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Is getting a pool worth it?

7:17 AM, Jun 24, 2013   |    comments
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(NEWS CENTER) - It cools you off during the dog days of summer and can serve as the go-to-spot for family fun.... but a pool can be a lot of work, too. Not to mention, a pretty penny.

In this week's Angie's List report, what you should know about pools before taking the plunge.

A pool can provide hours of entertainment, but it's also a costly project that you should research thoroughly.

Angie Hicks says: "Remember a pool is going to be with you for a long time so you want a find a reputable pool company who is going to stand behind their project. You want to know what kind of warranty is going to be on the pool. And remember this is a project that can take a long time, especially given that you might hit some rainy days during installation. You want to have a well laid out plan to make sure you hit your deadlines."

And be prepared for your yard to be in a state of upheaval for a while, Pool builder Bill Lambert says, "This is not a surgical maneuver. This is sort of like open heart surgery on your backyard. So it's going to be messy. We can try to contain the mess as best as possible, but you are going to have dump trucks, there's going to be a lot of dirt moved around."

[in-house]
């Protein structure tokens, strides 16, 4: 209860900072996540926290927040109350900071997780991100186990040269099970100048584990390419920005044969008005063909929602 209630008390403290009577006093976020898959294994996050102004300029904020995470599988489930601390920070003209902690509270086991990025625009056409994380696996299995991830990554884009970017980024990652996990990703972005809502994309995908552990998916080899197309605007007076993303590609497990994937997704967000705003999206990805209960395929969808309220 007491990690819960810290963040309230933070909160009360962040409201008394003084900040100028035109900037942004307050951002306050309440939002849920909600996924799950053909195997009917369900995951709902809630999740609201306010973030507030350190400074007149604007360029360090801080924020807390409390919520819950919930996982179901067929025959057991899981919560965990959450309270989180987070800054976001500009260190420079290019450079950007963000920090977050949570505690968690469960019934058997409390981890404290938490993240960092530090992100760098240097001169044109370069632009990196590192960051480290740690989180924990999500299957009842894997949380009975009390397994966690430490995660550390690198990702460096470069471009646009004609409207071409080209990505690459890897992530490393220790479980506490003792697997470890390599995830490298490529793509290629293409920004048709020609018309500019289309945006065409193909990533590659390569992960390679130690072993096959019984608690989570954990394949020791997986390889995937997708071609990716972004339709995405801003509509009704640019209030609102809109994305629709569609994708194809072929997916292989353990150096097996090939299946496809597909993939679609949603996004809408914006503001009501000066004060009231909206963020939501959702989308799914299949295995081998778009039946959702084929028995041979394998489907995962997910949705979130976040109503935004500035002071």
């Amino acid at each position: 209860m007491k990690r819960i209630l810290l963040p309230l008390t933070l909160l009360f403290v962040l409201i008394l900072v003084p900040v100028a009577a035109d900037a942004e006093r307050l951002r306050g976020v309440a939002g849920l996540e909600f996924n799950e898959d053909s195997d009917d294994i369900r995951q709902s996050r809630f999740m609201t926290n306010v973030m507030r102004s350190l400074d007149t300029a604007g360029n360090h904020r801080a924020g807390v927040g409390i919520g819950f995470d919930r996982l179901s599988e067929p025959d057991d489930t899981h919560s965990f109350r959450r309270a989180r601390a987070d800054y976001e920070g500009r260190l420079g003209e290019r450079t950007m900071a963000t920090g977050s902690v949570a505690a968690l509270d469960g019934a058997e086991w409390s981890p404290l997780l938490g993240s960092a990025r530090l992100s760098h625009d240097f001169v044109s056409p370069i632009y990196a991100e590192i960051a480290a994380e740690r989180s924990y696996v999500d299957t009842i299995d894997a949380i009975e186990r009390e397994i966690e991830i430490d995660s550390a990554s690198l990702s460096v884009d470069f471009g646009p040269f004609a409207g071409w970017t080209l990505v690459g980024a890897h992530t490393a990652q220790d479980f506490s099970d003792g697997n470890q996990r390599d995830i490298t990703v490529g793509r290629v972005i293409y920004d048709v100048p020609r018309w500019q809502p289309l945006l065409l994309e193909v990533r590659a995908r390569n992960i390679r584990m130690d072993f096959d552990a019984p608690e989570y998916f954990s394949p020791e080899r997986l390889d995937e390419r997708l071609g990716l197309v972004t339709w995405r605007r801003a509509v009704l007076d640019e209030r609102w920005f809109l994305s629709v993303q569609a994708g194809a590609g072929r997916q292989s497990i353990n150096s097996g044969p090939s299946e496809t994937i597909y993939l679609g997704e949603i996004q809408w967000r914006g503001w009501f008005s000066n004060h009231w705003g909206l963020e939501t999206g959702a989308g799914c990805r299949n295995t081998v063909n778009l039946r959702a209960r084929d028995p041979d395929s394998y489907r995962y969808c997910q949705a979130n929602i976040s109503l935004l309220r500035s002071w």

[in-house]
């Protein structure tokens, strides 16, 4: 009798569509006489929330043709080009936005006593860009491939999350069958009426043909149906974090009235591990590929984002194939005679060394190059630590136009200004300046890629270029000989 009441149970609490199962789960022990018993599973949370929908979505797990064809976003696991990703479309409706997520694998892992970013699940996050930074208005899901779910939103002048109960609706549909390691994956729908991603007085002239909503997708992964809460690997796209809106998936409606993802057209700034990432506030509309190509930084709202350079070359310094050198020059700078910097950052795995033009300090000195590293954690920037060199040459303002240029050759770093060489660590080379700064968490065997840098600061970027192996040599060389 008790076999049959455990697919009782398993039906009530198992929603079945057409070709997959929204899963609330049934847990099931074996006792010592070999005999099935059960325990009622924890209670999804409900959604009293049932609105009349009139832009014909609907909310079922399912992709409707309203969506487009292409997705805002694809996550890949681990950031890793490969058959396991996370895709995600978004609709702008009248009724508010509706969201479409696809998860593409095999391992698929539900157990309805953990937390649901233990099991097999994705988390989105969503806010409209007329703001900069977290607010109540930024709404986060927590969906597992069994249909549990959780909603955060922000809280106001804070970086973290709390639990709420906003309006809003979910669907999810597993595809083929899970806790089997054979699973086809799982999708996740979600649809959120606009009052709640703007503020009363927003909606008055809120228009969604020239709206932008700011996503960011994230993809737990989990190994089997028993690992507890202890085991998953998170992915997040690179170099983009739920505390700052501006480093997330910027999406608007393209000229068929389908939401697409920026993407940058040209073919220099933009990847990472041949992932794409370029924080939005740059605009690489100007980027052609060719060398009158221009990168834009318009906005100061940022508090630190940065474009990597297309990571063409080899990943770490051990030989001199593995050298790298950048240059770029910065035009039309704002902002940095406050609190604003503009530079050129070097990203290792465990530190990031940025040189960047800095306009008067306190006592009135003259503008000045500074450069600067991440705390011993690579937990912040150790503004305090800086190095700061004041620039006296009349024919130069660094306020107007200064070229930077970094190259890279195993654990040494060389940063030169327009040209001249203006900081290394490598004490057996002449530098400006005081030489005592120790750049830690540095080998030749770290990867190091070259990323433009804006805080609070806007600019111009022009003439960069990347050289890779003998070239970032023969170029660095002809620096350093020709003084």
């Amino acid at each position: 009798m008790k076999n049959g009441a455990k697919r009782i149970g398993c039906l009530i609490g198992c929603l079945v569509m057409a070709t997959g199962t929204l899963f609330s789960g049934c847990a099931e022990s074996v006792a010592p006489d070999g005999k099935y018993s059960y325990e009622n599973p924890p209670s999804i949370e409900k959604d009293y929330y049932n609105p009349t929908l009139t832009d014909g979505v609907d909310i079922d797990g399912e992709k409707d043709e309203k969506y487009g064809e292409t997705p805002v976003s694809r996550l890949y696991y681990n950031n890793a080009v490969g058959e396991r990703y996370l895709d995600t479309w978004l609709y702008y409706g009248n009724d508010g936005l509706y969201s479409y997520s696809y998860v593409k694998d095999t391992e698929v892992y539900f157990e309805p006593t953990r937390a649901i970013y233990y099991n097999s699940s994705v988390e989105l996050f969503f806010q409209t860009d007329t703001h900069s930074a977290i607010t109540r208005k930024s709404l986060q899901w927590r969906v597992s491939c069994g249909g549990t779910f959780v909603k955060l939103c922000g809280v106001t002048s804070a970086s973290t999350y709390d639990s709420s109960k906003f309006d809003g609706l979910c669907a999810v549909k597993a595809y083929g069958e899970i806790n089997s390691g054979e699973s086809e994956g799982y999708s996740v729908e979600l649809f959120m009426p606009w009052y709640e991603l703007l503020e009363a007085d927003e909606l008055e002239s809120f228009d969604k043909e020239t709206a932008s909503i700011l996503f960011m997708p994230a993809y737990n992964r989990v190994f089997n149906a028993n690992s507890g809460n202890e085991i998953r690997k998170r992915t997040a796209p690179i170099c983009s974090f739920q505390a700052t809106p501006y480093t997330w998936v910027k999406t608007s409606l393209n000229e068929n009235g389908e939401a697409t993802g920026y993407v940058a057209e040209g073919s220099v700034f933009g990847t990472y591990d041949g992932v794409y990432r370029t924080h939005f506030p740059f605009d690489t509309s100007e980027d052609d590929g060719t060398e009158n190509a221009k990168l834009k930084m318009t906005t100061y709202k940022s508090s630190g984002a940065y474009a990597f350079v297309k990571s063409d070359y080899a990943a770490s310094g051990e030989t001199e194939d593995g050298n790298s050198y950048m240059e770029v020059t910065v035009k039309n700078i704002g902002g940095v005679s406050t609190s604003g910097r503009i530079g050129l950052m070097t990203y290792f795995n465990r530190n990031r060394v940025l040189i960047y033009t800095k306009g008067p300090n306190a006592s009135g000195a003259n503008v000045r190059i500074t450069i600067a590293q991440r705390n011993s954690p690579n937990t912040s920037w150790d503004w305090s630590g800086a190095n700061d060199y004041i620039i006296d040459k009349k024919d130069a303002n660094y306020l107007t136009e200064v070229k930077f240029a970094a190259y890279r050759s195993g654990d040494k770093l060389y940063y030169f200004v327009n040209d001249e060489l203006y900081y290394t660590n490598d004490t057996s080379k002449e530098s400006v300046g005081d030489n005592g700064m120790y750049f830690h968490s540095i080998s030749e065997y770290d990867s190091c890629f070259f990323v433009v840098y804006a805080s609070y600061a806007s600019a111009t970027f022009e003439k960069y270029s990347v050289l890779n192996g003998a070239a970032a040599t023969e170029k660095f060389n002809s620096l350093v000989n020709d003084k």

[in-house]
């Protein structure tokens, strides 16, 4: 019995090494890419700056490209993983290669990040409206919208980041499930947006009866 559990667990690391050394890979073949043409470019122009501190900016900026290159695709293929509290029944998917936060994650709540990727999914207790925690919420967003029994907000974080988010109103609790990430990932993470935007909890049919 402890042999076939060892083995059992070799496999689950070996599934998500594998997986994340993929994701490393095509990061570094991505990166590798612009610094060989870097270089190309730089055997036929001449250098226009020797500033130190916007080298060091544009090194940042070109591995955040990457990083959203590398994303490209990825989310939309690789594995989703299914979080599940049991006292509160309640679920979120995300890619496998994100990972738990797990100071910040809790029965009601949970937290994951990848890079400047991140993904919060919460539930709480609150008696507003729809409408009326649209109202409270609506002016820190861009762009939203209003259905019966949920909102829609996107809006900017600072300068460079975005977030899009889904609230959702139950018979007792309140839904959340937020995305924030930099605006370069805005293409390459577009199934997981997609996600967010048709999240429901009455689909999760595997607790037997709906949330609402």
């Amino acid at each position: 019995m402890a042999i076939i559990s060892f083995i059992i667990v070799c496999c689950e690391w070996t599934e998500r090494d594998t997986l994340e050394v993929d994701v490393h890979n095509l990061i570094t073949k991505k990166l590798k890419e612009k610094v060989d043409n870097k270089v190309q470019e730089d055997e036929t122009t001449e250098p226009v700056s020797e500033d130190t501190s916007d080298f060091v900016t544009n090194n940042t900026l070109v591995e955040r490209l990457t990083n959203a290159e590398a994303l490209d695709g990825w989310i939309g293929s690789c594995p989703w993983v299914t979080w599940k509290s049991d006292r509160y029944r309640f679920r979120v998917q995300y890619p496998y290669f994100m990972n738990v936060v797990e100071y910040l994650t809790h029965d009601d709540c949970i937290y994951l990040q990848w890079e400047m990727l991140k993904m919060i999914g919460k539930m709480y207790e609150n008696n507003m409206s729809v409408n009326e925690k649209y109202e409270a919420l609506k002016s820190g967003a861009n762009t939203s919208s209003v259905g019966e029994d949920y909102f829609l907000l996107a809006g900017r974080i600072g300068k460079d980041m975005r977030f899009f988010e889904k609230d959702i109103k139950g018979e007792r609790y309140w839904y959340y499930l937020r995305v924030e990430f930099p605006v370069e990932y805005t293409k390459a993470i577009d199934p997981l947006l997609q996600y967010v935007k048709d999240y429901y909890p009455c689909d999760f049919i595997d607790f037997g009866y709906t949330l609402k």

In-ground pools can cost between $20,000 and $70,000 and above ground is usually between $1,000 and $5,000.

Angie Hicks says "In the heat of the summer a pool might sound like a fantastic idea, but the reality is unless you are the only house in your neighborhood that doesn't have a pool you should skip it. Pools tend to scare off potential buyers of your house and you usually only get about 50 cents on the dollar return on investment."And you should factor in maintenance.... Both in terms of cost and time. Regular tasks include vacuuming the pool floor, balancing chemicals and checking the pump.

If you hire someone to do it all... weekly care plus opening and closing a pool can run about $2,000 each year. And before you get too far along in the process... Angie's List says you should contact your local building department and/or homeowner's association for a complete list of rules, regulations and required permits.

 

 

 

 

 

 

 

 

 

 

 

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